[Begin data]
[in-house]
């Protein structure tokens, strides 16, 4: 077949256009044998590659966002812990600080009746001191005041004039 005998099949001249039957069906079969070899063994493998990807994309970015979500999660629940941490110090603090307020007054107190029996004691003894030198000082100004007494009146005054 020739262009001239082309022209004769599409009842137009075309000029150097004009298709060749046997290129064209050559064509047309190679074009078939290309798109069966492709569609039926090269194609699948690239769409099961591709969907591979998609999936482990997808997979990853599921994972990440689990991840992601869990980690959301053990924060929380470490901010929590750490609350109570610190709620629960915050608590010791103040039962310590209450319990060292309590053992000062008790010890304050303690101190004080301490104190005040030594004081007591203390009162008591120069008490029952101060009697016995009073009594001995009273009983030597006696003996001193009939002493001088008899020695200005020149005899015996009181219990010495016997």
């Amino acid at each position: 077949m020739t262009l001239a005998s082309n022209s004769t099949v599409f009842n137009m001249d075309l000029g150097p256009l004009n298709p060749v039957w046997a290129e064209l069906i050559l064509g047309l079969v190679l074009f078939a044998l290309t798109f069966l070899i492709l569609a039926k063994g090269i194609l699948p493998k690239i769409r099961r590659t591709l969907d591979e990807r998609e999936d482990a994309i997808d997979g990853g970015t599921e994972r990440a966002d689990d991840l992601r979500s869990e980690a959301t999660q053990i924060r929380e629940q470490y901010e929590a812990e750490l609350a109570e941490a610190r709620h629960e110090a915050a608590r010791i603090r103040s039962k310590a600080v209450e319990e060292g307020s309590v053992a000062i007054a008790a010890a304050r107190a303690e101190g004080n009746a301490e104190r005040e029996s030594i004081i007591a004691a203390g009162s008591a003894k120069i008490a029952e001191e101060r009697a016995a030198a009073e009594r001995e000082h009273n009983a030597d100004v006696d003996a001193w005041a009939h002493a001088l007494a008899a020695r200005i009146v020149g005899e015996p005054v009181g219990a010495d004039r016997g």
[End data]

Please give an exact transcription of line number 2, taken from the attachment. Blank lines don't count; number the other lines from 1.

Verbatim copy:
């Protein structure tokens, strides 16, 4: 077949256009044998590659966002812990600080009746001191005041004039 005998099949001249039957069906079969070899063994493998990807994309970015979500999660629940941490110090603090307020007054107190029996004691003894030198000082100004007494009146005054 020739262009001239082309022209004769599409009842137009075309000029150097004009298709060749046997290129064209050559064509047309190679074009078939290309798109069966492709569609039926090269194609699948690239769409099961591709969907591979998609999936482990997808997979990853599921994972990440689990991840992601869990980690959301053990924060929380470490901010929590750490609350109570610190709620629960915050608590010791103040039962310590209450319990060292309590053992000062008790010890304050303690101190004080301490104190005040030594004081007591203390009162008591120069008490029952101060009697016995009073009594001995009273009983030597006696003996001193009939002493001088008899020695200005020149005899015996009181219990010495016997």